RANDOLPH AIR FORCE BASE, Texas —
Next week's 39th annual Tuskegee Airmen Inc. National Convention in San Antonio will be a homecoming for some of the African-American fighter pilots who overcame racial prejudice and stereotypes to distinguish themselves during World War II.
One squadron at Randolph - the 99th Flying Training Squadron - has its roots in the 99th Fighter Squadron - one of the four Tuskegee Airman squadrons that were part of the 332nd Fighter Group.
"It's a great thing for us to continue that heritage," said Lt. Col. Jay Fisher, 99th FTS commander. "They had to overcome challenges beyond being a pilot - all the prejudice they had to endure. They rose from adversity. We're very proud of being part of that tradition."
The convention will begin Wednesday and conclude July 31 at the Grand Hyatt Hotel. The Lonely Eagles Ceremony will pay tribute to members of the Tuskegee Experiment's air, ground and operations crews who have died since the 2009 convention in Las Vegas, Nev. Other highlights include the Gen. B.O. Davis Jr. Leadership Institute training sessions, Military and Youth Day luncheons, business sessions and the grand gala, when the Tuskegee Airmen Awards are presented.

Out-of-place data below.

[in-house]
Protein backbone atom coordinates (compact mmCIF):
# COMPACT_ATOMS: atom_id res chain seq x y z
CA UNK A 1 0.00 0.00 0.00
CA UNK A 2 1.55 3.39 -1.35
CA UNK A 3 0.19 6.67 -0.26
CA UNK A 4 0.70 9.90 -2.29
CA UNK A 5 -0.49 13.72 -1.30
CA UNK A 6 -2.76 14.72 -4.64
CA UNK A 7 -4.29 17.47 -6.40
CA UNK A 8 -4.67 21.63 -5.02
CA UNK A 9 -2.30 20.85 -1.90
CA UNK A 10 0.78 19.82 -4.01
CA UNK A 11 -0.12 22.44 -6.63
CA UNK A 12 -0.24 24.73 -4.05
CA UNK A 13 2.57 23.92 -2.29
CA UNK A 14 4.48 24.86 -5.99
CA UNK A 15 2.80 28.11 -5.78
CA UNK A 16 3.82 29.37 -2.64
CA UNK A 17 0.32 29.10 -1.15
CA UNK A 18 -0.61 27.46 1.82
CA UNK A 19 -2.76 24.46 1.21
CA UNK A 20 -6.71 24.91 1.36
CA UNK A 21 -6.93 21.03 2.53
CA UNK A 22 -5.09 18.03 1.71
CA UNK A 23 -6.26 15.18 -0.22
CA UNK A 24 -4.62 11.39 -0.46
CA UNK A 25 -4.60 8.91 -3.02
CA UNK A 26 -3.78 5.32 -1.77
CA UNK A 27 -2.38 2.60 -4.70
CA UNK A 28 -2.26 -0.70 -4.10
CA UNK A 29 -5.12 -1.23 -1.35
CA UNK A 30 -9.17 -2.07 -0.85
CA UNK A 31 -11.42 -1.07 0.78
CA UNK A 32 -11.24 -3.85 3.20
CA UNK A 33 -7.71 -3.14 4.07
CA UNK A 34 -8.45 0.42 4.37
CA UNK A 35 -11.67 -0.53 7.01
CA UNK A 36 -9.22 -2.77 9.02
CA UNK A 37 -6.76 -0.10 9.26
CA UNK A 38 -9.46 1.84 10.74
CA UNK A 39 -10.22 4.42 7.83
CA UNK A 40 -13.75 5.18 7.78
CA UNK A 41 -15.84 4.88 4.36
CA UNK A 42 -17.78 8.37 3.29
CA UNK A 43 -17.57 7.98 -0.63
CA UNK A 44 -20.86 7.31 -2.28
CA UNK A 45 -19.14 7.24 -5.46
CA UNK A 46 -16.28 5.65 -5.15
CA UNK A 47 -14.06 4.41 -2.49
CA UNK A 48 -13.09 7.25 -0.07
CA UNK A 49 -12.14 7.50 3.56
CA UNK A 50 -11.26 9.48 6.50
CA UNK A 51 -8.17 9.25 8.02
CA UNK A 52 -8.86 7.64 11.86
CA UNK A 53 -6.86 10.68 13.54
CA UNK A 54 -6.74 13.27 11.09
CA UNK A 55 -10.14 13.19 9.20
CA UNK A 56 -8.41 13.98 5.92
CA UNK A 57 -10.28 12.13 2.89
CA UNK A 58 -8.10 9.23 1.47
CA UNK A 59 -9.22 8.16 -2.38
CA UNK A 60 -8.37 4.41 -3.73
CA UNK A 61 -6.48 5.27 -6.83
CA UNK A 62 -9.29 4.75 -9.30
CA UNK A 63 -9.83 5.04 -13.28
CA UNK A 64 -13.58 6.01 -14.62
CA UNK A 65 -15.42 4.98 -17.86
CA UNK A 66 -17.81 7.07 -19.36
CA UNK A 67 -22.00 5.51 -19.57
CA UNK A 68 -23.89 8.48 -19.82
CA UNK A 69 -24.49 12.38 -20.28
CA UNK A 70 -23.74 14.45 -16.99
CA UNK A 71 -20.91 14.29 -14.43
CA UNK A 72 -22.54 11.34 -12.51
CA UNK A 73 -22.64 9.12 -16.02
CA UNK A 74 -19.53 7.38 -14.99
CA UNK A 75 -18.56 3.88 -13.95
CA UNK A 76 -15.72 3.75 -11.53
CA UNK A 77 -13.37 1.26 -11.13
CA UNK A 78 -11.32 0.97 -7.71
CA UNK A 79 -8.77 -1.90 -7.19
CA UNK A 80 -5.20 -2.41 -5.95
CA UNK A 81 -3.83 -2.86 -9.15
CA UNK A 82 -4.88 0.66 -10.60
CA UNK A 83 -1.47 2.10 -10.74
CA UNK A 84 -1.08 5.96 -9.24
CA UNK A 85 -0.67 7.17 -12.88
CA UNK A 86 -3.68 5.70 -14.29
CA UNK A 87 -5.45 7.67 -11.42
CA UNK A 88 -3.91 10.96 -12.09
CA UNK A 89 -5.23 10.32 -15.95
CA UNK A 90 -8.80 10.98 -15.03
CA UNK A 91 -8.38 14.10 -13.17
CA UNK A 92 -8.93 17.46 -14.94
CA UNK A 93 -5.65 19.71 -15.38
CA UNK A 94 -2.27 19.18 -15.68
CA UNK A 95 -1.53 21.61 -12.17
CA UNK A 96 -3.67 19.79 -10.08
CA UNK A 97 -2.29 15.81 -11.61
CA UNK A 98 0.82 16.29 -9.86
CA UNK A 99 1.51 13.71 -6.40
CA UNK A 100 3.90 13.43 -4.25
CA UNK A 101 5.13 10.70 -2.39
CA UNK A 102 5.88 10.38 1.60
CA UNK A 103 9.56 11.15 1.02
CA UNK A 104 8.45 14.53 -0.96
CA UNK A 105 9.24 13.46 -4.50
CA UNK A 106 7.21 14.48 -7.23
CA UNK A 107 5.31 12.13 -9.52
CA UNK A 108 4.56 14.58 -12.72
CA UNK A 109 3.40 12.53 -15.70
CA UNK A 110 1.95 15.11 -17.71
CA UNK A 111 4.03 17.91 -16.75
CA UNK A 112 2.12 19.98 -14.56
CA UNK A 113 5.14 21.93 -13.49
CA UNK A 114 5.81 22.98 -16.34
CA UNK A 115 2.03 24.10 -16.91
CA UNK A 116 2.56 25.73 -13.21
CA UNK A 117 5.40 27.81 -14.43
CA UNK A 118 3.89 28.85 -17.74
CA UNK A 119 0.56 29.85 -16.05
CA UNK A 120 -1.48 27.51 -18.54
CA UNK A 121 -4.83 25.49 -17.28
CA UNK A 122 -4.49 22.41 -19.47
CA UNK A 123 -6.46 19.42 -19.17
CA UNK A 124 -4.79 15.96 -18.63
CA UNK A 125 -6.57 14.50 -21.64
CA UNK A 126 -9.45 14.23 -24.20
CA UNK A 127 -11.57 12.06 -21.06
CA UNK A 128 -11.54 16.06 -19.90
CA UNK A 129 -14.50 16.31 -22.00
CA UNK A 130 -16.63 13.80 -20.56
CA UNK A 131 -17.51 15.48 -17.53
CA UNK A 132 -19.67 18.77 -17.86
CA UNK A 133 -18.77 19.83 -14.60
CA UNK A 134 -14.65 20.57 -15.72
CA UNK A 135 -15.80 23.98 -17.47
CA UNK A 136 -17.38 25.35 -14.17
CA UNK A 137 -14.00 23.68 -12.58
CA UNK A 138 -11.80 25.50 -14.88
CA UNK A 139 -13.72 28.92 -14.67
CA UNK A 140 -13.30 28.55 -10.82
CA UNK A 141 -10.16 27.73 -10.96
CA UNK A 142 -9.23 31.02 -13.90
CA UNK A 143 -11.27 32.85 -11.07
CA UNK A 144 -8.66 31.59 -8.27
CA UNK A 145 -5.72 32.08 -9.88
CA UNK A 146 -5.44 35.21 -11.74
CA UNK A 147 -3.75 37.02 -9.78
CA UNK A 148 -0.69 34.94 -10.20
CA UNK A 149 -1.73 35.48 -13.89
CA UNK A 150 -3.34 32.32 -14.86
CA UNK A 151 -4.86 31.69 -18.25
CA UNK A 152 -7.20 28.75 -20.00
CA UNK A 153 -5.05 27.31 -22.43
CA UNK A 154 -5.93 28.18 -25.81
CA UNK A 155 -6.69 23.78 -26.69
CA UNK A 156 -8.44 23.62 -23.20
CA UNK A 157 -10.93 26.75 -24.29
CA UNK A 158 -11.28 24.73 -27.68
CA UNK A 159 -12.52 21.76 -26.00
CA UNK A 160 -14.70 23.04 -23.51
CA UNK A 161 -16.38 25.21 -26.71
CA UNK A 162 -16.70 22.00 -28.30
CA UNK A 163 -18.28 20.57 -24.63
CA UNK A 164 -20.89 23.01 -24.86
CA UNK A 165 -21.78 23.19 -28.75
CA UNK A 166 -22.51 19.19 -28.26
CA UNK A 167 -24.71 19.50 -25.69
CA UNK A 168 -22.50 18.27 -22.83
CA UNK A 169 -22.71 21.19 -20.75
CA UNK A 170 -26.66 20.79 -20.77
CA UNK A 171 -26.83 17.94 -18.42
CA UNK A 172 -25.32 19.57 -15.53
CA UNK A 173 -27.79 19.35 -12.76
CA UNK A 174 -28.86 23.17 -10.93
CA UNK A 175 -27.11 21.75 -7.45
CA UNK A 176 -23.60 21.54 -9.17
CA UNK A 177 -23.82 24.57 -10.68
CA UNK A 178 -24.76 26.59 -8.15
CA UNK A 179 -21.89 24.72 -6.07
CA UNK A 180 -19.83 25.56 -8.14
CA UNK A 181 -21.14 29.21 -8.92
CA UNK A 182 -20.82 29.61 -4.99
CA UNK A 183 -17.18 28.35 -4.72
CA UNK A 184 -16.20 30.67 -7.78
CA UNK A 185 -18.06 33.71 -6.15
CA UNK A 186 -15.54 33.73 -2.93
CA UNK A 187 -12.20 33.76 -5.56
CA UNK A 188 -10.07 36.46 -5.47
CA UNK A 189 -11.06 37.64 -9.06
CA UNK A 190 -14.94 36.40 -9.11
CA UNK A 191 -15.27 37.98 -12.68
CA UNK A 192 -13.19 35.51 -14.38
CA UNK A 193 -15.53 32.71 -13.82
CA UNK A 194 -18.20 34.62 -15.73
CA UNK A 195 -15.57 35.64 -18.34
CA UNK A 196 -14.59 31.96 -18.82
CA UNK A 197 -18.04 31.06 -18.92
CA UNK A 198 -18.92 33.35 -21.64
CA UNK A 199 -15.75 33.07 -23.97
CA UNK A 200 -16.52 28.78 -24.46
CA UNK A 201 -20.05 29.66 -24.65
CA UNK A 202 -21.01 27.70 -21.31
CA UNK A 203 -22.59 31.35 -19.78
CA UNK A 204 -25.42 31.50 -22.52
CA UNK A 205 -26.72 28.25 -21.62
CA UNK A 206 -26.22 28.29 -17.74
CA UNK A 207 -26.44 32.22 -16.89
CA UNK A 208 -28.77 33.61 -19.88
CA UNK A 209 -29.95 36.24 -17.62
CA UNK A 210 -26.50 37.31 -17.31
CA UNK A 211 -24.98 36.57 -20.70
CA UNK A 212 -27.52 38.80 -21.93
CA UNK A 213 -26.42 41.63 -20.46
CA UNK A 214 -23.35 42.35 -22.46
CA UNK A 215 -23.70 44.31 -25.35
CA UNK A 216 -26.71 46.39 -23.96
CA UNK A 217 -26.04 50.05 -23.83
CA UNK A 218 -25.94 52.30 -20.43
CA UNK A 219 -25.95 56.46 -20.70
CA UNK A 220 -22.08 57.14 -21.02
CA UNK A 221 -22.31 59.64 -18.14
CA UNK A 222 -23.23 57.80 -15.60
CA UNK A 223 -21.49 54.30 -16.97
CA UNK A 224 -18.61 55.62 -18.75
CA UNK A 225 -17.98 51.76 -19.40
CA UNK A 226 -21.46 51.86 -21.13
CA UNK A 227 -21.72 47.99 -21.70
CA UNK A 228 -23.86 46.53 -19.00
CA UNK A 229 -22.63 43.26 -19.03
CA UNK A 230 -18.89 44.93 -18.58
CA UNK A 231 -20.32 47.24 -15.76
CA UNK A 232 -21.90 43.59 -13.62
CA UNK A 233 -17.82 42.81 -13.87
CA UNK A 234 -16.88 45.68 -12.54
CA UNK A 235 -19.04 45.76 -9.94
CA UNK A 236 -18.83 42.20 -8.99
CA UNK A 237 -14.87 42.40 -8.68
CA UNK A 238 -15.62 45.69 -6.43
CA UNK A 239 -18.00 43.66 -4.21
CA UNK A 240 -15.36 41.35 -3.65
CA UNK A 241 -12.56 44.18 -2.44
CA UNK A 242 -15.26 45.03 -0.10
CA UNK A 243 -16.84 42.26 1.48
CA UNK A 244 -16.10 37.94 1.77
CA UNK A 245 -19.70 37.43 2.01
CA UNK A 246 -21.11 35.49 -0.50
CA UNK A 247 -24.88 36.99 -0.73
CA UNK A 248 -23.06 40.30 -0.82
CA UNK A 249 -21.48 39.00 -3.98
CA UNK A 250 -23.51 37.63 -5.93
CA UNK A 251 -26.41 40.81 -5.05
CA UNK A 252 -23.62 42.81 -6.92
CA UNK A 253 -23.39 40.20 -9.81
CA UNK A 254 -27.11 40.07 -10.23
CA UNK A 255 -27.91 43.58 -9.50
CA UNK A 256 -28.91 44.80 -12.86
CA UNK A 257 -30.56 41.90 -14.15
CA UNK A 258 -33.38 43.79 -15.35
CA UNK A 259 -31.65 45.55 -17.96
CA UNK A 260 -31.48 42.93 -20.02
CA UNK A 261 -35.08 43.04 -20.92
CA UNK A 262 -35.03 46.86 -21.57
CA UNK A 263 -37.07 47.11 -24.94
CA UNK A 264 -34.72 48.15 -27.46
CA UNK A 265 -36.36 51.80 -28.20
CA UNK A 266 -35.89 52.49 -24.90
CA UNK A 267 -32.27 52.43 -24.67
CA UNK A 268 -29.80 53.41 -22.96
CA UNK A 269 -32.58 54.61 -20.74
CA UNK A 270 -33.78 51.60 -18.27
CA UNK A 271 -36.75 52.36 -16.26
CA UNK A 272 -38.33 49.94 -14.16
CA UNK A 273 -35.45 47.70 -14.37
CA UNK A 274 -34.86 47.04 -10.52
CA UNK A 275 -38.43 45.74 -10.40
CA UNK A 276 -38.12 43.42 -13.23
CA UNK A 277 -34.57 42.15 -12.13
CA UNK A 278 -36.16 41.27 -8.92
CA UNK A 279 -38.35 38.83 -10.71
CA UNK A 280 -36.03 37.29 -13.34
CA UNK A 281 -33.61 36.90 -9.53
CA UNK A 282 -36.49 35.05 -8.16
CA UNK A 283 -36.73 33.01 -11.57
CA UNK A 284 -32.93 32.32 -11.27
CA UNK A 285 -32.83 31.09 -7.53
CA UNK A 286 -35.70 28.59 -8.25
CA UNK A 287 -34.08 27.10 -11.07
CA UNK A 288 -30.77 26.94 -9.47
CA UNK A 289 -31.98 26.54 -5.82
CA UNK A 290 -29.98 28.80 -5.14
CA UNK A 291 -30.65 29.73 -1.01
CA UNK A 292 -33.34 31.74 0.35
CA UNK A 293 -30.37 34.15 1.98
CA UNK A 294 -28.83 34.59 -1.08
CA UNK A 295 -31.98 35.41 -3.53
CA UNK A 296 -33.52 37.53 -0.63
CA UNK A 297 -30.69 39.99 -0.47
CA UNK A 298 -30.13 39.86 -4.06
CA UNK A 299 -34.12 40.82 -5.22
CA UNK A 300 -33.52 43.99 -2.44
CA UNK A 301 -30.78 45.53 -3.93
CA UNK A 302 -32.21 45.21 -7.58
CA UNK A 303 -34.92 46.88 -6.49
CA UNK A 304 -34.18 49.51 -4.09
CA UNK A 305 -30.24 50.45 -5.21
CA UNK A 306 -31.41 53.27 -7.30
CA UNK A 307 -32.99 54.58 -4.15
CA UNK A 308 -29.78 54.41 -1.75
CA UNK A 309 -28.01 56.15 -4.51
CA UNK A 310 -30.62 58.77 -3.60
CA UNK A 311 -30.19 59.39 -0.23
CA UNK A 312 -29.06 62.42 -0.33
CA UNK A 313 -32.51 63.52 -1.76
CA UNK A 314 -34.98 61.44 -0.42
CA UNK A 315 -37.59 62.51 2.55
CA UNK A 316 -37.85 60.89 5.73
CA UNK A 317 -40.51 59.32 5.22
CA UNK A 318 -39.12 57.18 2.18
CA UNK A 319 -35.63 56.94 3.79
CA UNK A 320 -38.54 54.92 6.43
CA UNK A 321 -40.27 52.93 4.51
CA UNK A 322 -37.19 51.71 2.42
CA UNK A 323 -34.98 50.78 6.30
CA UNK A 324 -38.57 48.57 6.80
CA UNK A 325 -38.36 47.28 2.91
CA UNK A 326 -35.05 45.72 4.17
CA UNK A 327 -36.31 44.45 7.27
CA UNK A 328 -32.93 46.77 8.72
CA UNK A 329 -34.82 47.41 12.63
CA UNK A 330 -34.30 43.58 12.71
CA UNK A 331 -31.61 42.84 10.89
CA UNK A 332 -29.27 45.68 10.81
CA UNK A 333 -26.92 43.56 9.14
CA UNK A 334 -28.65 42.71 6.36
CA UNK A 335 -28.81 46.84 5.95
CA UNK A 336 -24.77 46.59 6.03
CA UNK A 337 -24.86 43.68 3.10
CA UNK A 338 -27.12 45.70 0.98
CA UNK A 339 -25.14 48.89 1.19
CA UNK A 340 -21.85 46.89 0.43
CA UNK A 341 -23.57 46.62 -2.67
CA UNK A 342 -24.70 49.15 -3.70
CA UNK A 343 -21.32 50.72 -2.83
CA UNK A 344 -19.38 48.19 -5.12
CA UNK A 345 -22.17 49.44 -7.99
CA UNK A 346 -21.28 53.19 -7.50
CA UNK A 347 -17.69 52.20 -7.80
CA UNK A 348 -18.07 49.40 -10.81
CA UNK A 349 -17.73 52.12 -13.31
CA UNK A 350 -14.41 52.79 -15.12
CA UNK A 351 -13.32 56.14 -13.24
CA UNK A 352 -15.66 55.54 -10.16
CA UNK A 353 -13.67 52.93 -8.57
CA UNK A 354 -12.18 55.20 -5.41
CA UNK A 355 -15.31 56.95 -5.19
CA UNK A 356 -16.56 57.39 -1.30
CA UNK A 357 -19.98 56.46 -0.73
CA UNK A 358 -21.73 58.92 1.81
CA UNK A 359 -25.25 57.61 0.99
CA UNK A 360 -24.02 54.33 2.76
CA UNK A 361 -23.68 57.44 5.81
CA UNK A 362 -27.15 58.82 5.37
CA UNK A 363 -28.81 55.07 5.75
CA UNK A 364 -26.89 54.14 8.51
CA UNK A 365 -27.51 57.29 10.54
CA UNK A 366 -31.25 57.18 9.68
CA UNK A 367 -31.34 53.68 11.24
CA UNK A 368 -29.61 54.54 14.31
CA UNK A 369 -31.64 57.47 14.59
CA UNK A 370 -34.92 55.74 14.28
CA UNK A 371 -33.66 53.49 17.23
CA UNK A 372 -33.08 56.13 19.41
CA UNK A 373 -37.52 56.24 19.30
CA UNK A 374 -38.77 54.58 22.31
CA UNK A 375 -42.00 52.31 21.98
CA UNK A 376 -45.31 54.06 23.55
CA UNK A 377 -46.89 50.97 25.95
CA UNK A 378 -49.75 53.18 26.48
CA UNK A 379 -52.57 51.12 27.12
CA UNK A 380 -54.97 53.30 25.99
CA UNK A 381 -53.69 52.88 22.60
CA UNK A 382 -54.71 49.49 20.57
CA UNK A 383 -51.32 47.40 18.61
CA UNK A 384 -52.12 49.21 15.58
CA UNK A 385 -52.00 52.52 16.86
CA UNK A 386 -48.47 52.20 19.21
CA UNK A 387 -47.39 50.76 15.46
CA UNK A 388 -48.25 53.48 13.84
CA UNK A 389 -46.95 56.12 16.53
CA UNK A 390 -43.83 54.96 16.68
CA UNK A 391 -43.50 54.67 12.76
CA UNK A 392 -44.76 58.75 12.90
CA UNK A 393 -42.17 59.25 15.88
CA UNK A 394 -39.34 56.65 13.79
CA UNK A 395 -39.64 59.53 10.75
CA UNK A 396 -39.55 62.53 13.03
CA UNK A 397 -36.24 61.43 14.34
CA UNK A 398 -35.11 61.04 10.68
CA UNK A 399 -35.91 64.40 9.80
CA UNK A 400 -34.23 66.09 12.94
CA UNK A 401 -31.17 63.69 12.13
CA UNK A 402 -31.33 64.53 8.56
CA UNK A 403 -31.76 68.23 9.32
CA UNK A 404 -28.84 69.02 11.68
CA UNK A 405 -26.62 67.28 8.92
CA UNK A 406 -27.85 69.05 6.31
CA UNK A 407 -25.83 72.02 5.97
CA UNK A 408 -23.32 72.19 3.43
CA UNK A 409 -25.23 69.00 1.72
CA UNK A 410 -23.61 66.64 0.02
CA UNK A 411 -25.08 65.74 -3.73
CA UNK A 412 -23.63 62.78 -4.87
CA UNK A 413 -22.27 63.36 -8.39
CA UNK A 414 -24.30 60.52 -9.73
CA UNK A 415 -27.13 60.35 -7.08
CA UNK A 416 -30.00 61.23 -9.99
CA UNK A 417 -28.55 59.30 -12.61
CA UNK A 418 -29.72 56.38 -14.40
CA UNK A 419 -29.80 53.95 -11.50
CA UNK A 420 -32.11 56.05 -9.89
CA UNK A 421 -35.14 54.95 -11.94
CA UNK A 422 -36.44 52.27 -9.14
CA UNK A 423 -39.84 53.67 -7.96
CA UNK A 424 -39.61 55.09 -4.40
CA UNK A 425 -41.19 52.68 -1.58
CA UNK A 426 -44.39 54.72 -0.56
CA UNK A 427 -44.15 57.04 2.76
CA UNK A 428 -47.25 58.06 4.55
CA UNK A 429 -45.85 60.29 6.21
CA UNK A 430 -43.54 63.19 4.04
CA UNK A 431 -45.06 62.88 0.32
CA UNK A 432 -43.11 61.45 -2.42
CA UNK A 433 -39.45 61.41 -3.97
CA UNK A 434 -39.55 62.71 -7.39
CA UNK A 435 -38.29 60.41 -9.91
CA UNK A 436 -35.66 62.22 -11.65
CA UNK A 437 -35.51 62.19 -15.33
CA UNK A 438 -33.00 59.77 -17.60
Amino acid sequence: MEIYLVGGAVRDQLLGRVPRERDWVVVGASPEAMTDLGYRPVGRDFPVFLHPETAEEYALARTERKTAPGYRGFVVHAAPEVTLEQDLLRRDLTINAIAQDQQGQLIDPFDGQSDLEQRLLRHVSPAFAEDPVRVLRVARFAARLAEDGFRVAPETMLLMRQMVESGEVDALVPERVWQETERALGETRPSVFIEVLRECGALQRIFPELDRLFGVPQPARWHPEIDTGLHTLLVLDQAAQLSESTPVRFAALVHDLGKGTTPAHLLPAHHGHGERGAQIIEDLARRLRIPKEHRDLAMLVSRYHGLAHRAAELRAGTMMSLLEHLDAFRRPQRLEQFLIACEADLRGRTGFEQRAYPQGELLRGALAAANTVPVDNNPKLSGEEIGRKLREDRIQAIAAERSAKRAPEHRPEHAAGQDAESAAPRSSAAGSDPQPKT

Randolph will participate in Youth Day July 31, when some 70 boys and girls between the ages of 12 and 18 will take a tour of the 99th FTS and see a static display of the base's trainer jets and other aircraft, including an F-16 from Maxwell Air Force Base, Ala. Lackland AFB will also take part in Youth Day.
"The students will be exposed to all the achievements of the Tuskegee Airmen during their tour of the squadron; they'll have a chance to look at all the photos and ask questions," Colonel Fisher said. "We'll talk about all the contributions of the Tuskegee Airmen that have carried forward to today."
President Franklin Roosevelt ordered the creation of the all-black flight-training program, which was based at Tuskegee Institute and Tuskegee Army Air Field in Alabama. Its Airmen took part in more than 15,500 sorties and more than 1,500 missions in Europe and North Africa. Thousands of others contributed to the program's success.
"The Tuskegee Airmen were not just pilots," Colonel Fisher said. "There were 14,000 people associated with the organization."
Though the ranks of the original Tuskegee Airmen are dwindling, TAI, which was founded in Detroit in 1972, continues their tradition. A nonprofit organization with 53 chapters nationwide, TAI honors the accomplishments and perpetuates the history of the aircrews, ground crews and operations support teams who were part of the Tuskegee program.
It also introduces young people to the world of aviation and science through local and national programs and provides scholarships and awards to individuals, groups and corporations whose deeds lend support to TAI's goals.